This classroom battle came to a head in 2013 inciting a Republican primary challenge to then-Superintendent John Huppenthal who was fully engaged in implementing these standards that had to be rebranded to “college and career ready” due to public outcry.

Like so many top-down government mandates, implementing Common Core became a gravy train for special interests who only care about their profits, not about the outcome of our children’s future. These same corporate entities joined local business chambers to ensure they helped elect pro-Common Core candidates for local and statewide offices.

Meanwhile, grade school children who loved math started to hate math. Other children who loved writing, started to hate writing. Parents knew something was wrong.  In some instances, parents with higher degrees in engineering and math could no longer help their children with basic arithmetic homework.

As with the other 49 states, Arizona retains the authority to approve and modify its academic standards. More importantly, there is no federal law requiring the adoption of specific standards. Yet, 46 states originally adopted common core.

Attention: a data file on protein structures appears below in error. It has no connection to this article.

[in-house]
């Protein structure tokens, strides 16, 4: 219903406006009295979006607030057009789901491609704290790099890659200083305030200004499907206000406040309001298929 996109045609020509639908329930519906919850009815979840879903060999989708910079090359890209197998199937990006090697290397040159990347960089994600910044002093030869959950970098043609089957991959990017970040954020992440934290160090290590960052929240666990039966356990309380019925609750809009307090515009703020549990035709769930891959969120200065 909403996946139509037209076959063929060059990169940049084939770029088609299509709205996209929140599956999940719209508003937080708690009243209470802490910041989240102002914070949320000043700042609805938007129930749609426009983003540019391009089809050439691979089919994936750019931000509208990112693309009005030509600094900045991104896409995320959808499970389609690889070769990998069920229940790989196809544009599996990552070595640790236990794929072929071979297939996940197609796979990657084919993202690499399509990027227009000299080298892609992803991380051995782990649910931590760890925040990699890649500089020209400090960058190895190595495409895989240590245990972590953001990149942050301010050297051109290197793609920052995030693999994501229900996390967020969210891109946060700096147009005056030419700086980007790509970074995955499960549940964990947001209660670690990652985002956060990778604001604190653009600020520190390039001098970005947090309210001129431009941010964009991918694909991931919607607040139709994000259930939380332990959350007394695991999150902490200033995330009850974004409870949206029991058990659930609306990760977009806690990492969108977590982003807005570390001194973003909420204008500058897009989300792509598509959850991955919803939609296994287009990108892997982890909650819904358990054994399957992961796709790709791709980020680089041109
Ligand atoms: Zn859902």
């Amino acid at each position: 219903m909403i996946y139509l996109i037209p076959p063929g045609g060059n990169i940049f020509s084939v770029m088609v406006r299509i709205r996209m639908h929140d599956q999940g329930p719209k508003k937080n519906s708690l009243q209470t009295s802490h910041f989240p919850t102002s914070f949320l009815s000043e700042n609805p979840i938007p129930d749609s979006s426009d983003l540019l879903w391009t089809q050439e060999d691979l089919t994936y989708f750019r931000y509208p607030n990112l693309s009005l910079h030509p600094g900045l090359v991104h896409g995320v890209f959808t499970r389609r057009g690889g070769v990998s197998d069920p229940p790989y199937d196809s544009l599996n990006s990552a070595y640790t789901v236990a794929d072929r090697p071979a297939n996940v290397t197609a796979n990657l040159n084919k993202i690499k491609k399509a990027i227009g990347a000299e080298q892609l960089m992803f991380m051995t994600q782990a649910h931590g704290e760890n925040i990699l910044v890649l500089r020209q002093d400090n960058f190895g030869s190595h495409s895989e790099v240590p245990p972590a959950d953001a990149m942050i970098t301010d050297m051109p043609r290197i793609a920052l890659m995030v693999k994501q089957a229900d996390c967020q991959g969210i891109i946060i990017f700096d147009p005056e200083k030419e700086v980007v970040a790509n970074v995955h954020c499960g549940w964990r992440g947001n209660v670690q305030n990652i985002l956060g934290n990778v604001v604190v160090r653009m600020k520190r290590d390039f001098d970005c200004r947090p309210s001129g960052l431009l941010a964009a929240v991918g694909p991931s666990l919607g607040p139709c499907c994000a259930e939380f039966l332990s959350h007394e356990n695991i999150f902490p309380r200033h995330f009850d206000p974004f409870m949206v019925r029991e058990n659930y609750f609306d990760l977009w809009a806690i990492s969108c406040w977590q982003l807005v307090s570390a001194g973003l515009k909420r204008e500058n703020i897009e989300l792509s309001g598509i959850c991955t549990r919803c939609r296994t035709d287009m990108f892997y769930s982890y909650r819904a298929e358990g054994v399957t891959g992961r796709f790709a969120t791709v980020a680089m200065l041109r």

To address this, Governor Doug Ducey directed the State Board of Education (SBE) on March 2015. His direction was for the State Board of Education to “make right the situation…with full transparency.” Direction was given for “teachers and parents to bring [standards] forward together.”

In response, the Arizona SBE created a review process that included 17 members representing different sectors of communities across Arizona. Six of these members were parents from various parts of Arizona. This group was called the Arizona Standards Development Committee (ASDC), consisting of educational experts and parents. Its task was to recommend updated standards to the SBE per the Governor’s request.